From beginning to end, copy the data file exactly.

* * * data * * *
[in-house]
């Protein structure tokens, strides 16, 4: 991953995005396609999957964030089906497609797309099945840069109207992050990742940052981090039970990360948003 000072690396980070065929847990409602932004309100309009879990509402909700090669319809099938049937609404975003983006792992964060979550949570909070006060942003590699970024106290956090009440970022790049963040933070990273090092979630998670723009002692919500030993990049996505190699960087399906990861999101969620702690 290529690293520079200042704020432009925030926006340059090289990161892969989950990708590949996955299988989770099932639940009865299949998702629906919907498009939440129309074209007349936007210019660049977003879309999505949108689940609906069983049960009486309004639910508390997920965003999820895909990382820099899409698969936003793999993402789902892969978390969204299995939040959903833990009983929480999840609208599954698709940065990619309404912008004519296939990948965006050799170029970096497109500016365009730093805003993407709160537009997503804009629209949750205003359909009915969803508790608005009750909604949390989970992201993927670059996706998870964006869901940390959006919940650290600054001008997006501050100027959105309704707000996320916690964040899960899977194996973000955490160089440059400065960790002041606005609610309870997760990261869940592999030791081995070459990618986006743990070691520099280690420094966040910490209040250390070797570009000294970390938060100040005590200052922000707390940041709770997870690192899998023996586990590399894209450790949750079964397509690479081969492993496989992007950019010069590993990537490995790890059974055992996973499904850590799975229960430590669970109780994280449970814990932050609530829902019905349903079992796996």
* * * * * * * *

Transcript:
[in-house]
């Protein structure tokens, strides 16, 4: 991953995005396609999957964030089906497609797309099945840069109207992050990742940052981090039970990360948003 000072690396980070065929847990409602932004309100309009879990509402909700090669319809099938049937609404975003983006792992964060979550949570909070006060942003590699970024106290956090009440970022790049963040933070990273090092979630998670723009002692919500030993990049996505190699960087399906990861999101969620702690 290529690293520079200042704020432009925030926006340059090289990161892969989950990708590949996955299988989770099932639940009865299949998702629906919907498009939440129309074209007349936007210019660049977003879309999505949108689940609906069983049960009486309004639910508390997920965003999820895909990382820099899409698969936003793999993402789902892969978390969204299995939040959903833990009983929480999840609208599954698709940065990619309404912008004519296939990948965006050799170029970096497109500016365009730093805003993407709160537009997503804009629209949750205003359909009915969803508790608005009750909604949390989970992201993927670059996706998870964006869901940390959006919940650290600054001008997006501050100027959105309704707000996320916690964040899960899977194996973000955490160089440059400065960790002041606005609610309870997760990261869940592999030791081995070459990618986006743990070691520099280690420094966040910490209040250390070797570009000294970390938060100040005590200052922000707390940041709770997870690192899998023996586990590399894209450790949750079964397509690479081969492993496989992007950019010069590993990537490995790890059974055992996973499904850590799975229960430590669970109780994280449970814990932050609530829902019905349903079992796996």